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Why you can’t keep your new year’s resolutions (and what to do about it)

“Happy New Year!” The ball drops, champagne flows, another year under our belt. Everyone who ate like famished swine vow it’s gonna be different. Those who are broke will be smarter. Singles roll up their sleeves to download dreaded dating apps (cue FarmersOnly.com theme song).

New Years can feel incredibly cliché. Gyms are packed until mid-February then people just… disappear – David Blaine style. We’re human and failure is part of succeeding, but it’s important to face the music and admit when something holds us back, like:

1) You didn’t really want to make that goal.
2) You overwhelmed yourself with too many goals.
3) You expected to fail.

And the list goes on. So how can it be different this time? Like, for reals. Here are some cherry-picked tips from a fellow – dare I say obsessive – goal setter.

How Many and By When?

Get specific. I recently completed an incredible program with Momentum Education that focuses on personal development. One of the biggest things I learned about taking action is that goals should be so specific they sound a little ridiculous.

Example: I want to be healthier.

Ok, first – define healthy. It probably means something different to a competitive athlete than it does to that chick who holds a record for fitting the most cheese balls in her mouth.

Take Two: I will exercise at least 4 times a week for at least 30 minutes per workout. I’ll give up soda and white bread until March 15th, at which time I’ll update this goal.

Mic drop.

At Least

In the above example I mentioned “at least,” at least twice in one sentence (just did it again – boom!). It’s an important statement because, if you’re anything like me, I’m naturally a “stay up the night before with Starbucks and NoDoze to cram” kinda gal. “At least” opens the door to surpass your goal. It’s not a requirement, but avoids the trap to quit while you’re ahead.

Accountability

Join forces with someone you trust or a person you’re connecting with for the purpose of accountability. Do not team up with a new friend. When you’re starting a relationship, it’s hard to slap a bear claw out of their hand. After all, you want this new person to like you.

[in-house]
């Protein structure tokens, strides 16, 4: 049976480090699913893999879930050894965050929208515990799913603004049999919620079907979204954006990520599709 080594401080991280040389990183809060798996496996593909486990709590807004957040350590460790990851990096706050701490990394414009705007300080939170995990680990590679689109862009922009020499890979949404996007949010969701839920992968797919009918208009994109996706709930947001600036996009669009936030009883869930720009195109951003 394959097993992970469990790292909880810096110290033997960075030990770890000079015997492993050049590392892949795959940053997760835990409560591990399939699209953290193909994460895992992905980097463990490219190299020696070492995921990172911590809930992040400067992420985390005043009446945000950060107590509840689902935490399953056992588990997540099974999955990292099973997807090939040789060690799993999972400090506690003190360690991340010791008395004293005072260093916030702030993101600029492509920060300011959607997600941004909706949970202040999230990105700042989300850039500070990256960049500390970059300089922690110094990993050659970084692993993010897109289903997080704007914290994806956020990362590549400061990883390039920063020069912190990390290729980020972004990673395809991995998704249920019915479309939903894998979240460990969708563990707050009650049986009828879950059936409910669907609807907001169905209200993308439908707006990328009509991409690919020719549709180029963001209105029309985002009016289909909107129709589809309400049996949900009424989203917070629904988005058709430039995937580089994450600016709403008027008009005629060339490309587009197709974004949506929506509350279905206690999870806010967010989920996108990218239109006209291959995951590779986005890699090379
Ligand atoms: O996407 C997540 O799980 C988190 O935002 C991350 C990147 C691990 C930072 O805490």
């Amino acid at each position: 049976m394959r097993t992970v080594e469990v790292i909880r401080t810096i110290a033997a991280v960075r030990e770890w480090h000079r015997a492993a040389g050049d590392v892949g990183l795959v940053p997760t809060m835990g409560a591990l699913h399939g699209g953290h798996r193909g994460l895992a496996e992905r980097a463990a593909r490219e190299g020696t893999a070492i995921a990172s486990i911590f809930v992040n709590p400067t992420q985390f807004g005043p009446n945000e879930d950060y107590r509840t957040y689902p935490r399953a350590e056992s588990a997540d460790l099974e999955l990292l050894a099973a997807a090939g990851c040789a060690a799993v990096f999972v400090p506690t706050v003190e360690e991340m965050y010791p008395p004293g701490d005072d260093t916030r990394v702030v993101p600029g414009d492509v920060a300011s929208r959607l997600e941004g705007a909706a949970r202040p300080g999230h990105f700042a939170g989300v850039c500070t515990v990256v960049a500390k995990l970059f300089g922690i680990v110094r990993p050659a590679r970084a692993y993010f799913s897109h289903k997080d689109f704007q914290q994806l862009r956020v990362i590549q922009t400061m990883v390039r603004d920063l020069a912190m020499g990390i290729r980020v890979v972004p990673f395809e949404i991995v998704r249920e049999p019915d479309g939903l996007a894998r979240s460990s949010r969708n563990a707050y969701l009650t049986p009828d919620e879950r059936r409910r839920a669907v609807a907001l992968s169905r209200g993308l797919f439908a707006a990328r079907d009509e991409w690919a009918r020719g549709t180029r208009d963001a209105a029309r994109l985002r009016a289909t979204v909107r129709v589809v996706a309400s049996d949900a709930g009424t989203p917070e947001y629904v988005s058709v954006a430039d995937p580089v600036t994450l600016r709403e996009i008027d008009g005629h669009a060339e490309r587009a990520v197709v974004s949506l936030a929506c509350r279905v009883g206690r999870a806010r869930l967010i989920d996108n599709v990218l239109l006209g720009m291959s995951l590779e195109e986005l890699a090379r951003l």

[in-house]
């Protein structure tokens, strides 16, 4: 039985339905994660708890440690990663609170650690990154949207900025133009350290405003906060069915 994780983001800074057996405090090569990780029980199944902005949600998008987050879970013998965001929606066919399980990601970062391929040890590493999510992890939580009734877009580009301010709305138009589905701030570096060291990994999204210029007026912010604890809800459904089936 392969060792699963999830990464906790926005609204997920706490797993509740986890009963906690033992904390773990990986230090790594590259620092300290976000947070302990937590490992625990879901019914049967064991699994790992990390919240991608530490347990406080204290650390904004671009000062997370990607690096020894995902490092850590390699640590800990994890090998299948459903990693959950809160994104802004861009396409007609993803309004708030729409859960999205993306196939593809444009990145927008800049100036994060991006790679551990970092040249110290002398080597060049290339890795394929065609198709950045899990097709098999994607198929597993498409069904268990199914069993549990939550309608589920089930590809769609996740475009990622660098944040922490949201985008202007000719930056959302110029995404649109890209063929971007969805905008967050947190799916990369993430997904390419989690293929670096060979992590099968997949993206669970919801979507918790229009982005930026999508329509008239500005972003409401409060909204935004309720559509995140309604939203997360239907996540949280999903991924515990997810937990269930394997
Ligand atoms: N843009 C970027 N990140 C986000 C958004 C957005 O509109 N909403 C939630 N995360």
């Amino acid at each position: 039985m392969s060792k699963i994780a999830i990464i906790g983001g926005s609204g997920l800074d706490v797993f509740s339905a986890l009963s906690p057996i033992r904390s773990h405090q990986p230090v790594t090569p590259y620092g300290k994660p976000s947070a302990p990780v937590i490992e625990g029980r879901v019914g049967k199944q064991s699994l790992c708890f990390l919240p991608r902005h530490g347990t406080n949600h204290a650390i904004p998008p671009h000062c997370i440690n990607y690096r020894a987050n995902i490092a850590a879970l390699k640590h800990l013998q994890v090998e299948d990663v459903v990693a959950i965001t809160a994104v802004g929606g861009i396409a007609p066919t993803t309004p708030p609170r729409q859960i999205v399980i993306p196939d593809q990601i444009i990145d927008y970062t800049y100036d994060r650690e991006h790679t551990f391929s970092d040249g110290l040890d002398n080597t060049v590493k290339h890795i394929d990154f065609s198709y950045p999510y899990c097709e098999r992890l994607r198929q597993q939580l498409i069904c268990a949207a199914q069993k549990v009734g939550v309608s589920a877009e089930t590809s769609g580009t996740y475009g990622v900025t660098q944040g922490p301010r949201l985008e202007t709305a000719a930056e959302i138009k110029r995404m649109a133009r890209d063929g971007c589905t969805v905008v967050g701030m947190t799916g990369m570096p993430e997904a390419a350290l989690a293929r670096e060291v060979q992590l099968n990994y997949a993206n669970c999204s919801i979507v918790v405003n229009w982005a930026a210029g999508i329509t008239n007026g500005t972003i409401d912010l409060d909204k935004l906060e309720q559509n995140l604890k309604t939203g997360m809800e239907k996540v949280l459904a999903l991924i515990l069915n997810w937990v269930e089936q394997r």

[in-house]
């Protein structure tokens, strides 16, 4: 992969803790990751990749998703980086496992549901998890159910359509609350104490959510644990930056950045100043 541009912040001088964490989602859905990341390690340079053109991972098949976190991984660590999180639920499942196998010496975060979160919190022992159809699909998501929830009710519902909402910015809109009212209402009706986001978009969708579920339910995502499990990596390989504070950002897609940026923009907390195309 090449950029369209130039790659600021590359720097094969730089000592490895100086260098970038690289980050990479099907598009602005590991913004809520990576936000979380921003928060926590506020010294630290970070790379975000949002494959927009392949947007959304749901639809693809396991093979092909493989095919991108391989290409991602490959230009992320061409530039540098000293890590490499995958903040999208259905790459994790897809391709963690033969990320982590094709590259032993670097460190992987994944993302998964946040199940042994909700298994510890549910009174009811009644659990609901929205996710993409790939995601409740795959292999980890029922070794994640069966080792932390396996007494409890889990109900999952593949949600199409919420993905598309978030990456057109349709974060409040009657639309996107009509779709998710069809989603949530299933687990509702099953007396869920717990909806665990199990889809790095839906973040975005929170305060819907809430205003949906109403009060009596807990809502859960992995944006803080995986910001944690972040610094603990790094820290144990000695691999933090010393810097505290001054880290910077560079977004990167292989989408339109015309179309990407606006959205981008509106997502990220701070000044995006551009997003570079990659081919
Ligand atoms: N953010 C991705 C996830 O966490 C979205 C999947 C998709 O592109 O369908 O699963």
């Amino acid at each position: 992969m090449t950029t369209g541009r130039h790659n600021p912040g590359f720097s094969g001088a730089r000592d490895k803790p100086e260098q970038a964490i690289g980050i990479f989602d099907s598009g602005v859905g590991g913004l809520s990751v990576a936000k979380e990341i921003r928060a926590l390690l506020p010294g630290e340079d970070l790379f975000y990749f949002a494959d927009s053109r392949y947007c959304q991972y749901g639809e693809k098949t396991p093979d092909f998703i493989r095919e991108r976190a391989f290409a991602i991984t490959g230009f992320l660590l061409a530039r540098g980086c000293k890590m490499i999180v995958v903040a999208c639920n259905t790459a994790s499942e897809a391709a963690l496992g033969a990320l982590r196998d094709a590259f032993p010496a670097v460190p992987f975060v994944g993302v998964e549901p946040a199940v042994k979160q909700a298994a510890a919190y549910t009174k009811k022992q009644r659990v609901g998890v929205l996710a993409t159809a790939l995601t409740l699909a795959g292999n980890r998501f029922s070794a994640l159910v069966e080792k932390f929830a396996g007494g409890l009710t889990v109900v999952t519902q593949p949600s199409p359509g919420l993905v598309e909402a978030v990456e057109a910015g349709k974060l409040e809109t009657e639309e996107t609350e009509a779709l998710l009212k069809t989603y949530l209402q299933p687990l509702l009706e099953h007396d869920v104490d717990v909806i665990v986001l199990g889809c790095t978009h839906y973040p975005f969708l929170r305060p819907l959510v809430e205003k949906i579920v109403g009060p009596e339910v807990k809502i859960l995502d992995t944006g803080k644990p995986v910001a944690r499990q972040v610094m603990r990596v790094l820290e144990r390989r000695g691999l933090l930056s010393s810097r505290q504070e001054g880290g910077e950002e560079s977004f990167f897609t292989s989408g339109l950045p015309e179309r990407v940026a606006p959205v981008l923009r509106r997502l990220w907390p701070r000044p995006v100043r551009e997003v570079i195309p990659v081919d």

Also be honest if your buddy is lying to themselves. We all have varying degrees of twisted realities from time to time. “Well, I didn’t go to the gym, but I parked in the back of the lot and walked to Krispy Kreme.” Of course, find someone who’s willing to shake some sense into you too. People pleasers stay home.

Reevaluate

Life is ever-changing and so are humans. Our wants and needs can change in an instant, so it’s important to let your goals evolve with who you are. This isn’t an invitation to quit something when it get challenging, it’s an opportunity to review goals and feel confident you’re headed in the right direction.

The Power of 100

This book is Ahhh-mazing. After reading tons of material on goal setting, this one resonates for me most. The idea is to create goals in every category of your life (there are 7) and make about 13-15 goals in each one. The fun part is for each category, you set Your Outrageously Ridiculous Goal. It should sound crazy and close to impossible to finish, but you’ll back away from that and set smaller goals to move you toward the big dream. It keeps things active and on track for something you really believe in. Open-ended “busy” work that sounds productive is an easy trap to fall into. It won’t move you forward after the present moment and distracts from the things that matter most. BOOK INFO HERE

All Things Considered

If you’re a new goal setter and really want to create change, start small. Experiment with what works and build from there. Everyone responds to methods differently – the whole idea of setting goals is to live life YOUR way. Collect information, tweak it, and develop your own approach.

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Written by Shelley Dennis

From the farm to the catwalk, Shelley Dennis’ experiences have provided her with the ability to create multifaceted characters with unique points of view.

Shelley grew up in small town Oklahoma, population: 700. She quickly fell in love with theatre and bringing compelling characters to life. As early as elementary school she was writing her own plays. When her third grade class was “good,” the teacher allowed Shelley to grace the class with her performance.

She took a brief time-out when she was scouted by a modeling agency and flown halfway across the world to Milan, where she made a living for two years by being tall and hungry.

Now, as a RECOVERING MODEL (also the name of her webseries) Shelley has rehabilitated herself on the improv stage at Groundlings and UCB, as well as performed standup all over the country. She has written for Disney and toured alongside Wayne Brady, doing both standup and improv.

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